Three Irish boats made the journey to Weymouth (sailing venue for the London Olympic Games in 2012) last week for the 49er National Championships. Former 420 legend David Copithorne made the journey from Schull with Tony Sheehan, while Ross McDonald and John Downey along with Alistair Kissane and Ronan Wallace who sail out of Howth also made the trip. Several other international boats competed, including teams from Germany, Finland and South Africa, a fact which is indicative of the strength of the British fleet.
The event was preceded by two days of open class training, with coaching from Paul Campbell-James and Ian Martin, which was very beneficial to all those who took part. This involved several practice races with the British Development Squad, which gave the participants, most of whom had not yet raced in the 49er, a taste of things to come over for the event.
The event was dominated by the British pairing of John Pink and Rick Peacock, members of the British Olympic Squad, while the Finish team managed a well-deserved third overall. With a relatively comfortable 12 knots and flat waters on the first day, the Irish got off to an impressive start, with Downey and McDonald lying in 12th overall, having beaten two-time Olympic medallist in the 49er, Simon Hiscocks, in the opening two races.
The breeze built considerably on the second day, gusting over twenty knots for much of the day. Despite the flat waters of Weymouth harbour, the four races sailed that day were a spectacular display of the dramatic thrills and spills that typify 49er racing. The boathandling and speed of the top boats was a sight to behold, with the unstoppable Pink and Peacock sailing flawlessly to secure the event with a day to spare.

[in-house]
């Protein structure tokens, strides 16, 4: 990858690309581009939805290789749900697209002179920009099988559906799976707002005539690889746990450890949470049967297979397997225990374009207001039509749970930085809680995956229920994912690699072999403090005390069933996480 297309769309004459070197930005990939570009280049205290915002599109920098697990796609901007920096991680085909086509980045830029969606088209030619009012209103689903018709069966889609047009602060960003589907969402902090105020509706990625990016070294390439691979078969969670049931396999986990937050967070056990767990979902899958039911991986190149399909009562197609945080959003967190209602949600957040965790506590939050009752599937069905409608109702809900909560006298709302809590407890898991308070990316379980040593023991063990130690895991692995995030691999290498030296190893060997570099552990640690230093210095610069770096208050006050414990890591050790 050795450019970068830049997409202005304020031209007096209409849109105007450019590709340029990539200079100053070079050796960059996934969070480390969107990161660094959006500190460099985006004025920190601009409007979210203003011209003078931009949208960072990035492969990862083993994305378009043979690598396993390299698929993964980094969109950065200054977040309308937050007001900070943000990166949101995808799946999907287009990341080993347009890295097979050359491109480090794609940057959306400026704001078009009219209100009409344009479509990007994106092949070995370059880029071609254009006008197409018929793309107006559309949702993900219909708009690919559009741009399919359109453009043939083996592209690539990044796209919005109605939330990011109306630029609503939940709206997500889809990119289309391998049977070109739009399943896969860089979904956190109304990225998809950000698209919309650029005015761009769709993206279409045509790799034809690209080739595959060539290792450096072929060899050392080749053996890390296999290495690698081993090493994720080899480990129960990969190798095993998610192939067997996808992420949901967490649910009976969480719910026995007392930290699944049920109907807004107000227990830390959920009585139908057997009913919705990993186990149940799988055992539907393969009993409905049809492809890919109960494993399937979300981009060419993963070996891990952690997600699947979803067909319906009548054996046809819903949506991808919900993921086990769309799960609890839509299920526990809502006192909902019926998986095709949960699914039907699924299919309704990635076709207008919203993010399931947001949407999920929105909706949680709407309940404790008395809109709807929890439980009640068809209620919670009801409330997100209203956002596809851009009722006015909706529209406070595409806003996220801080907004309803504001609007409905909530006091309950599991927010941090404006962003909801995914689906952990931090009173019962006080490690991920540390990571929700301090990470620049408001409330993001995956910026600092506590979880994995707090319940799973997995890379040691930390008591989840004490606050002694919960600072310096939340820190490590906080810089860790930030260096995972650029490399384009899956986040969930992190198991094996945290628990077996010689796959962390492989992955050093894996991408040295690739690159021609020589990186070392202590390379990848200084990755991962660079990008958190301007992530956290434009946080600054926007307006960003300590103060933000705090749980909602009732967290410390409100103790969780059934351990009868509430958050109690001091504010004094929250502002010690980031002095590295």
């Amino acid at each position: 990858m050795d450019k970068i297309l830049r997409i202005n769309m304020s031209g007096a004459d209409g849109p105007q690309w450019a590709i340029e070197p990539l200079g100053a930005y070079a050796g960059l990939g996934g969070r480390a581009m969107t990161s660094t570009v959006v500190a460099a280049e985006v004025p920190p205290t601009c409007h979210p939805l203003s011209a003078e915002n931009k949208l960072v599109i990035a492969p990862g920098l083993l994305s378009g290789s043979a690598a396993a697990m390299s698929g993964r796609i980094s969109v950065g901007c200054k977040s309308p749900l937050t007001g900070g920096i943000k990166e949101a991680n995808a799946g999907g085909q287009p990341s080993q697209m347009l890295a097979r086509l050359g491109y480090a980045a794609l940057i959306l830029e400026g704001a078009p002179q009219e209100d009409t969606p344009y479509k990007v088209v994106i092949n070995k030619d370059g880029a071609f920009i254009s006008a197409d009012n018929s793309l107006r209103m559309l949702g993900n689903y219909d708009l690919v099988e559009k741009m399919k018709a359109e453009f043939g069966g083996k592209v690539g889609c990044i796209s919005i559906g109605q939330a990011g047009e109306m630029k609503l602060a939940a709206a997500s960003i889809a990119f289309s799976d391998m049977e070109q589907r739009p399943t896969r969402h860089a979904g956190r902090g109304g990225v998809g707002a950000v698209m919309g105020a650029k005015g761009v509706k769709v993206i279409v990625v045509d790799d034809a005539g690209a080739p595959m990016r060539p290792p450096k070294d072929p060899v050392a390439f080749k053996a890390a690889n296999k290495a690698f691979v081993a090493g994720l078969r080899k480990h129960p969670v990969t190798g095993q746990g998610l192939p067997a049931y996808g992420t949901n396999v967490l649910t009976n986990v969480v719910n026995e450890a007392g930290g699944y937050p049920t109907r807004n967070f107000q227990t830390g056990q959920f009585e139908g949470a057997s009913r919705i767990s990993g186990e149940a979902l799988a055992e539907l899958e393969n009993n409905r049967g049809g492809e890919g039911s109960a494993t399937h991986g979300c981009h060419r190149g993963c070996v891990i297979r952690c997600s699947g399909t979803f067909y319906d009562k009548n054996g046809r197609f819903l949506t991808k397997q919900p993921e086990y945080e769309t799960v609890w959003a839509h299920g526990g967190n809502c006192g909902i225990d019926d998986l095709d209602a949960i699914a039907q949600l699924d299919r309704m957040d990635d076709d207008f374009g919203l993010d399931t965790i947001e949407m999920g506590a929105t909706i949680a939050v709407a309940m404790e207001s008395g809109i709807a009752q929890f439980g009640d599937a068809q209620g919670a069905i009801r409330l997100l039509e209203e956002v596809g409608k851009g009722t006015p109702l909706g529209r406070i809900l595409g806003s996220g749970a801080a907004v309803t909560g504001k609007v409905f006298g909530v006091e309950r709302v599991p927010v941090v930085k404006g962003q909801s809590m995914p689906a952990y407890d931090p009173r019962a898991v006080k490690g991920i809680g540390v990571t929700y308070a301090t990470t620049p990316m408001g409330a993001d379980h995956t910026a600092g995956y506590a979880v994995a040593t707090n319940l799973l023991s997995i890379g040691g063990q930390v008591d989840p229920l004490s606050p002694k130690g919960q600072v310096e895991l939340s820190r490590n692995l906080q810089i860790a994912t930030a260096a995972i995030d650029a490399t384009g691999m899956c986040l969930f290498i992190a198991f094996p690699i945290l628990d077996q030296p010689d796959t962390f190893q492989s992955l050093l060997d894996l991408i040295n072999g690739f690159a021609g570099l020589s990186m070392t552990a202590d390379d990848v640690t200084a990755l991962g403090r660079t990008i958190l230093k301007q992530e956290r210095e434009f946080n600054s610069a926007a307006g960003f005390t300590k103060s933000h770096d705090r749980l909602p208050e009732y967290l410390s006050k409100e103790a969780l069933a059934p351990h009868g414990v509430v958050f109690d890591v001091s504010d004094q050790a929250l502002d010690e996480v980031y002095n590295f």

On the final day, the breeze built yet again, with gusts of 28knots making it difficult for many boats even to get to the starting line! Most of the chat in the dinghy park involved some mention of the now infamous 49er medal race from the Beijing games, in which all of the teams, the top ten in the world, capsized at some point during the race!
With two races on the final day, the fleet was quickly separated with gear failure and some very entertaining acts of on-the-water acrobatics, combined with a whole host of swimming strokes. Downey and McDonald managed to finish both races, something for which they received a wooden-spoon prize for finishing all races.
All in all, it was a very worthwhile event for the Irish boats to compete in and hopefully another foundation stone for the Irish 49er fleet. Some of the Irish boats also hope to compete in the Sail for Gold event to be sailed in Weymouth on September 15-20th.
Final results were as follows:
1. John Pink and Rick Peacock 7pts
2. Dylan Fletcher and Alaun Sign 18pts
3. Lauri Lehtinen and Heizzi Soininen 24pts
16. John Downey and Ross McDonald 94pts
21. Alistair Kissane and Ronan Wallace 155pts
34. David Copitorne and Tony Sheehan 242pts